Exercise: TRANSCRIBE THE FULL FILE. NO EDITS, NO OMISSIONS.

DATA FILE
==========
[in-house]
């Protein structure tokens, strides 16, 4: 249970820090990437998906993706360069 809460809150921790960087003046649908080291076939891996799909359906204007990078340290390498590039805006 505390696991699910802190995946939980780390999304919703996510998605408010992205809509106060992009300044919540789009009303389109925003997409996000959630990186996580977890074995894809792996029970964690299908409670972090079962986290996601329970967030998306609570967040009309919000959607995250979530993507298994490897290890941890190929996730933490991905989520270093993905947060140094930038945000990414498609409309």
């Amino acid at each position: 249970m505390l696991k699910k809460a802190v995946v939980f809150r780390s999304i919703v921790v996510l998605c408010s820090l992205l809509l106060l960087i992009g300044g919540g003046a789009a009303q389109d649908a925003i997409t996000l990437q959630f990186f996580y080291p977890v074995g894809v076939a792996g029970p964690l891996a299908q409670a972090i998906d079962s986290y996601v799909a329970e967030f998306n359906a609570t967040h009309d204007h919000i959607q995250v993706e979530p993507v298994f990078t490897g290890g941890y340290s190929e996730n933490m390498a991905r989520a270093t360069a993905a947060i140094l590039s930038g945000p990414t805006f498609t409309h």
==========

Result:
[in-house]
């Protein structure tokens, strides 16, 4: 249970820090990437998906993706360069 809460809150921790960087003046649908080291076939891996799909359906204007990078340290390498590039805006 505390696991699910802190995946939980780390999304919703996510998605408010992205809509106060992009300044919540789009009303389109925003997409996000959630990186996580977890074995894809792996029970964690299908409670972090079962986290996601329970967030998306609570967040009309919000959607995250979530993507298994490897290890941890190929996730933490991905989520270093993905947060140094930038945000990414498609409309």
């Amino acid at each position: 249970m505390l696991k699910k809460a802190v995946v939980f809150r780390s999304i919703v921790v996510l998605c408010s820090l992205l809509l106060l960087i992009g300044g919540g003046a789009a009303q389109d649908a925003i997409t996000l990437q959630f990186f996580y080291p977890v074995g894809v076939a792996g029970p964690l891996a299908q409670a972090i998906d079962s986290y996601v799909a329970e967030f998306n359906a609570t967040h009309d204007h919000i959607q995250v993706e979530p993507v298994f990078t490897g290890g941890y340290s190929e996730n933490m390498a991905r989520a270093t360069a993905a947060i140094l590039s930038g945000p990414t805006f498609t409309h």